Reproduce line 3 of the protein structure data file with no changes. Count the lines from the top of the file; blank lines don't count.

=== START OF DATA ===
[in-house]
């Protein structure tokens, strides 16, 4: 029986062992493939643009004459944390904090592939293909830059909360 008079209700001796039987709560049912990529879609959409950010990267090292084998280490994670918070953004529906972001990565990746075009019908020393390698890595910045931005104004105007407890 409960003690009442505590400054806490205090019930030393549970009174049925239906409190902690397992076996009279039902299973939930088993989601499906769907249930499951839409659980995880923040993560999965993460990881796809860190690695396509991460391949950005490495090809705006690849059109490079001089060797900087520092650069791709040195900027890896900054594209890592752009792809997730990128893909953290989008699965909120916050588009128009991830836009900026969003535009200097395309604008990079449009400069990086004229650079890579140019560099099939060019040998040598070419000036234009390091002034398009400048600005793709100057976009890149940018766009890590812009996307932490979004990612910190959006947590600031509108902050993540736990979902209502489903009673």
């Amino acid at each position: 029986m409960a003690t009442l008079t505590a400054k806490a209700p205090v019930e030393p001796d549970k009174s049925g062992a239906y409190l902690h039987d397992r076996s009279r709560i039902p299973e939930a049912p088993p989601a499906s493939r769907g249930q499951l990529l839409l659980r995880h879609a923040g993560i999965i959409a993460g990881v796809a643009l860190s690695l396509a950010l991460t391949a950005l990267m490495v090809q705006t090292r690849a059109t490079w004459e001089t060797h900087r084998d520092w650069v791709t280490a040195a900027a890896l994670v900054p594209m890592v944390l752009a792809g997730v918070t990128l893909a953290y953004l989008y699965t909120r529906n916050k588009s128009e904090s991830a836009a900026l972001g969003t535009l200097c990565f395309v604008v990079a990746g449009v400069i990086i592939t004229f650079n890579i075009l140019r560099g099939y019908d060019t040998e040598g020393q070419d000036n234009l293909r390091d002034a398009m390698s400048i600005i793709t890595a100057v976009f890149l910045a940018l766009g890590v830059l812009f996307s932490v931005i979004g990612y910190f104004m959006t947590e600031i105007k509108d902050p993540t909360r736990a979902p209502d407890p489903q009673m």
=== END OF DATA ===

């Amino acid at each position: 029986m409960a003690t009442l008079t505590a400054k806490a209700p205090v019930e030393p001796d549970k009174s049925g062992a239906y409190l902690h039987d397992r076996s009279r709560i039902p299973e939930a049912p088993p989601a499906s493939r769907g249930q499951l990529l839409l659980r995880h879609a923040g993560i999965i959409a993460g990881v796809a643009l860190s690695l396509a950010l991460t391949a950005l990267m490495v090809q705006t090292r690849a059109t490079w004459e001089t060797h900087r084998d520092w650069v791709t280490a040195a900027a890896l994670v900054p594209m890592v944390l752009a792809g997730v918070t990128l893909a953290y953004l989008y699965t909120r529906n916050k588009s128009e904090s991830a836009a900026l972001g969003t535009l200097c990565f395309v604008v990079a990746g449009v400069i990086i592939t004229f650079n890579i075009l140019r560099g099939y019908d060019t040998e040598g020393q070419d000036n234009l293909r390091d002034a398009m390698s400048i600005i793709t890595a100057v976009f890149l910045a940018l766009g890590v830059l812009f996307s932490v931005i979004g990612y910190f104004m959006t947590e600031i105007k509108d902050p993540t909360r736990a979902p209502d407890p489903q009673m």